Sam Morris / Las Vegas Sun
Wednesday, April 17, 2013 | 2 a.m.
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- All UNLV men's basketball coverage
Dave Rice went around the room, from player to player, asking each one if he was completely committed to the 2013-14 UNLV basketball season. When the coach came to Carlos Lopez-Sosa, whose minutes have gone down each season at UNLV, the junior forward didn’t have an answer. He was fielding interest from a few schools across the country and didn’t want to commit to something that he may abandon a week later.
“That’s not the type of guy I am,” Lopez-Sosa said before a workout last week.
That meeting with Rice and the remaining Rebels was March 31, a day before freshman Anthony Bennett made his tearful goodbye to the program. Lopez-Sosa was pretty sure of his decision back then but wanted to take time to really consider what coming back meant, how things would have to be different.
“It didn’t click (last season), and by the time we realized we were really in trouble, it was too late,” Lopez-Sosa said. “The guys who were supposed to be leading this team, they were not very good at it.”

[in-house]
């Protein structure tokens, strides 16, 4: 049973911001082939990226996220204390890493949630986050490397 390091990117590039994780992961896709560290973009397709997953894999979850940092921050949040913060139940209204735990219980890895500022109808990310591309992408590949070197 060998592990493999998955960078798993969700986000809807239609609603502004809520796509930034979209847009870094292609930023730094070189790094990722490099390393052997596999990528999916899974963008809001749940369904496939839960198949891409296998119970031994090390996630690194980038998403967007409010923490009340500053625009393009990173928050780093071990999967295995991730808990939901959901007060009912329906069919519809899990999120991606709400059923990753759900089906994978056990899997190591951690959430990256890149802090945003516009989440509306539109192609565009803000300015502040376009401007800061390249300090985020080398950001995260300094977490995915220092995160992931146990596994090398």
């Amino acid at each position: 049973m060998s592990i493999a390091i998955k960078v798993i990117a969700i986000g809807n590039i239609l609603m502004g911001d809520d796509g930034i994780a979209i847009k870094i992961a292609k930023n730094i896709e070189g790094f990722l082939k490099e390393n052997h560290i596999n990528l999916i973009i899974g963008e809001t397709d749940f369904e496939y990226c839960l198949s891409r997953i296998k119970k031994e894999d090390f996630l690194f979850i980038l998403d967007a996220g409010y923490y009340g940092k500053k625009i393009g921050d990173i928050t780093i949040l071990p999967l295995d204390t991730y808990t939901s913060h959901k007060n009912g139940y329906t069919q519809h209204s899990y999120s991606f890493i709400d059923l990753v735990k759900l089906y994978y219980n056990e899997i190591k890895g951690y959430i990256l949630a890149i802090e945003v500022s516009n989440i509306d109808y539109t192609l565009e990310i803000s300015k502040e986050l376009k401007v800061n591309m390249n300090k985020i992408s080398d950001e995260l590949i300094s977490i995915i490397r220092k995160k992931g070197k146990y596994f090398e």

Now Lopez-Sosa plans to be one of those guys, the only returning senior on a team that lost its two leading scorers in the wake of its fourth straight Round of 64 exit from the NCAA Tournament. While his role will develop during the offseason, Lopez-Sosa seems to fit as the backup center, behind Khem Birch and ahead of Demitris Morant and incoming freshman Chris Wood.
Because Lopez-Sosa redshirted his freshman season and he stayed on track to graduate in four years, he had the option of transferring to any Division I school and playing right away, as he enrolled in a graduate program not offered at UNLV. Quintrell Thomas had that option last year and chose to stay, something Lopez-Sosa said Thomas advised against multiple times during the year.
“‘Man, you have to leave,’” Lopez-Sosa said Thomas told him as both struggled to see the court in 2012-13.
Then there’s Mike Moser, who was notably absent from that Sunday night meeting. Moser is expected to use the same rule to finish out his career with one season at Washington, although Arizona is also a possibility and a family member said Moser hadn’t made up his mind. His decision can’t become official until he finishes classes at UNLV this summer.